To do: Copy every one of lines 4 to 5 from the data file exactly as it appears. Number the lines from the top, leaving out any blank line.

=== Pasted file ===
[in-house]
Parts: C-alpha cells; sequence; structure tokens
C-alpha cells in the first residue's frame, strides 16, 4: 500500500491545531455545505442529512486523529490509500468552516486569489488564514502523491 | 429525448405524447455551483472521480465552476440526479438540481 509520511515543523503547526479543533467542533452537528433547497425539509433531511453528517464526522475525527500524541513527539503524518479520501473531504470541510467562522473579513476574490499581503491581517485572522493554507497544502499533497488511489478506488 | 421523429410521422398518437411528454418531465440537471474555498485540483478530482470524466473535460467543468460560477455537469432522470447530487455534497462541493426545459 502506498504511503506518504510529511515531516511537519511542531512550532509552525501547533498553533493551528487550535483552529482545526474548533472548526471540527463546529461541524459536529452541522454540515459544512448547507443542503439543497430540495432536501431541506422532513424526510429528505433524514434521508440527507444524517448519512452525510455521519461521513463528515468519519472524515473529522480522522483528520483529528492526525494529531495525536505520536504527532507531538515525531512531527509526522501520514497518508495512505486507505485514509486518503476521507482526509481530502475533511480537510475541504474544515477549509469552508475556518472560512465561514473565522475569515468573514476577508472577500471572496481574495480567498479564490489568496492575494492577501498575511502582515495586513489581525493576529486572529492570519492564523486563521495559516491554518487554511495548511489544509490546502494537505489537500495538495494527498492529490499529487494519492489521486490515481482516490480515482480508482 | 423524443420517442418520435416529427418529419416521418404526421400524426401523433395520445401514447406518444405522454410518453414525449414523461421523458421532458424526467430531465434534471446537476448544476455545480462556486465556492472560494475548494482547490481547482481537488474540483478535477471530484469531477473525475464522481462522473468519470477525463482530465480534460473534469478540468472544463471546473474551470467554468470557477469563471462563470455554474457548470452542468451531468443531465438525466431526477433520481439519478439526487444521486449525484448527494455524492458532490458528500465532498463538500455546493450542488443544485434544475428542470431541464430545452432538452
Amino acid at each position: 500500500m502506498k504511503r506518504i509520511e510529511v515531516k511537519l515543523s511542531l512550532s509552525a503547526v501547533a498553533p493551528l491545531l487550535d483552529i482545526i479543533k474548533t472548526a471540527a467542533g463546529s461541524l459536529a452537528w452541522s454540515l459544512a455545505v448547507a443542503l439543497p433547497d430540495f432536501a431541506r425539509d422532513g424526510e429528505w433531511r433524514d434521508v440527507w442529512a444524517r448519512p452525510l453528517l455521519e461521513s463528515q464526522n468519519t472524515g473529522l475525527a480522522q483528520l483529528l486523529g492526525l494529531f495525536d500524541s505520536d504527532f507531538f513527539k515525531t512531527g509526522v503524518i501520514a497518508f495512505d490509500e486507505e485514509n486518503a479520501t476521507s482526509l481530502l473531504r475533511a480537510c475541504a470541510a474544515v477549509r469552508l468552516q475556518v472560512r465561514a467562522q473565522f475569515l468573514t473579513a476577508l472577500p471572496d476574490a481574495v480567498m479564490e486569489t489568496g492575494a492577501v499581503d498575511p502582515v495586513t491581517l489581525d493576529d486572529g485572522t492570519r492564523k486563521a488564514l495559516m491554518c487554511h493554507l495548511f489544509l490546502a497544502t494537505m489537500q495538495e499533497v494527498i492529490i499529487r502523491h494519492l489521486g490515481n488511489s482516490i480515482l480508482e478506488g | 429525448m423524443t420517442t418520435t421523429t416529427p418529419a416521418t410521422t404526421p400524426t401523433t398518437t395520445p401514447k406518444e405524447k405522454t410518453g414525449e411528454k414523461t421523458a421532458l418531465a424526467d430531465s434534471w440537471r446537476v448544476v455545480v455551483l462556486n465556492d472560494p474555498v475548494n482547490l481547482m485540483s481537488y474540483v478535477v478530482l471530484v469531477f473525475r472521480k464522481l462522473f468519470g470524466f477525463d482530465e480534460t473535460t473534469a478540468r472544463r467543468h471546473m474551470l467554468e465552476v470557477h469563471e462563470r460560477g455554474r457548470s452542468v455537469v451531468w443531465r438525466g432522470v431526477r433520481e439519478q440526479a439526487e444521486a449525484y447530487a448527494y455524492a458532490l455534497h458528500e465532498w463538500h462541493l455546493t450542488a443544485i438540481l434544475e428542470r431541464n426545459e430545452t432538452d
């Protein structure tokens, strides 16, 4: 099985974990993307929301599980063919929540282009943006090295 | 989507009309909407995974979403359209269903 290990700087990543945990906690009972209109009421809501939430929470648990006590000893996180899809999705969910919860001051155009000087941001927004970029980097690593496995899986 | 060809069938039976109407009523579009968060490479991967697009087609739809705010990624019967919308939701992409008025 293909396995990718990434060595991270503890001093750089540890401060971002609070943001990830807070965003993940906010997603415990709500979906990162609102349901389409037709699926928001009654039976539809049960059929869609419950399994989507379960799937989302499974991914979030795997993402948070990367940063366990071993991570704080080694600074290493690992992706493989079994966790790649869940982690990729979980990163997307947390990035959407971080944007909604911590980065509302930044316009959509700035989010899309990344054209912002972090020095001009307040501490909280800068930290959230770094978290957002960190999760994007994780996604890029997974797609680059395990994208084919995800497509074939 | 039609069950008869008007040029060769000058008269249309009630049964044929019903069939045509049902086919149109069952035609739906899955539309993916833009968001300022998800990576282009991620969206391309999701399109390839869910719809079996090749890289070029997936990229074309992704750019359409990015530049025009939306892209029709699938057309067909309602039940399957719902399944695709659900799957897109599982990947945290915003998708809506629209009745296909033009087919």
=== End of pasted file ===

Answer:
Amino acid at each position: 500500500m502506498k504511503r506518504i509520511e510529511v515531516k511537519l515543523s511542531l512550532s509552525a503547526v501547533a498553533p493551528l491545531l487550535d483552529i482545526i479543533k474548533t472548526a471540527a467542533g463546529s461541524l459536529a452537528w452541522s454540515l459544512a455545505v448547507a443542503l439543497p433547497d430540495f432536501a431541506r425539509d422532513g424526510e429528505w433531511r433524514d434521508v440527507w442529512a444524517r448519512p452525510l453528517l455521519e461521513s463528515q464526522n468519519t472524515g473529522l475525527a480522522q483528520l483529528l486523529g492526525l494529531f495525536d500524541s505520536d504527532f507531538f513527539k515525531t512531527g509526522v503524518i501520514a497518508f495512505d490509500e486507505e485514509n486518503a479520501t476521507s482526509l481530502l473531504r475533511a480537510c475541504a470541510a474544515v477549509r469552508l468552516q475556518v472560512r465561514a467562522q473565522f475569515l468573514t473579513a476577508l472577500p471572496d476574490a481574495v480567498m479564490e486569489t489568496g492575494a492577501v499581503d498575511p502582515v495586513t491581517l489581525d493576529d486572529g485572522t492570519r492564523k486563521a488564514l495559516m491554518c487554511h493554507l495548511f489544509l490546502a497544502t494537505m489537500q495538495e499533497v494527498i492529490i499529487r502523491h494519492l489521486g490515481n488511489s482516490i480515482l480508482e478506488g | 429525448m423524443t420517442t418520435t421523429t416529427p418529419a416521418t410521422t404526421p400524426t401523433t398518437t395520445p401514447k406518444e405524447k405522454t410518453g414525449e411528454k414523461t421523458a421532458l418531465a424526467d430531465s434534471w440537471r446537476v448544476v455545480v455551483l462556486n465556492d472560494p474555498v475548494n482547490l481547482m485540483s481537488y474540483v478535477v478530482l471530484v469531477f473525475r472521480k464522481l462522473f468519470g470524466f477525463d482530465e480534460t473535460t473534469a478540468r472544463r467543468h471546473m474551470l467554468e465552476v470557477h469563471e462563470r460560477g455554474r457548470s452542468v455537469v451531468w443531465r438525466g432522470v431526477r433520481e439519478q440526479a439526487e444521486a449525484y447530487a448527494y455524492a458532490l455534497h458528500e465532498w463538500h462541493l455546493t450542488a443544485i438540481l434544475e428542470r431541464n426545459e430545452t432538452d
């Protein structure tokens, strides 16, 4: 099985974990993307929301599980063919929540282009943006090295 | 989507009309909407995974979403359209269903 290990700087990543945990906690009972209109009421809501939430929470648990006590000893996180899809999705969910919860001051155009000087941001927004970029980097690593496995899986 | 060809069938039976109407009523579009968060490479991967697009087609739809705010990624019967919308939701992409008025 293909396995990718990434060595991270503890001093750089540890401060971002609070943001990830807070965003993940906010997603415990709500979906990162609102349901389409037709699926928001009654039976539809049960059929869609419950399994989507379960799937989302499974991914979030795997993402948070990367940063366990071993991570704080080694600074290493690992992706493989079994966790790649869940982690990729979980990163997307947390990035959407971080944007909604911590980065509302930044316009959509700035989010899309990344054209912002972090020095001009307040501490909280800068930290959230770094978290957002960190999760994007994780996604890029997974797609680059395990994208084919995800497509074939 | 039609069950008869008007040029060769000058008269249309009630049964044929019903069939045509049902086919149109069952035609739906899955539309993916833009968001300022998800990576282009991620969206391309999701399109390839869910719809079996090749890289070029997936990229074309992704750019359409990015530049025009939306892209029709699938057309067909309602039940399957719902399944695709659900799957897109599982990947945290915003998708809506629209009745296909033009087919």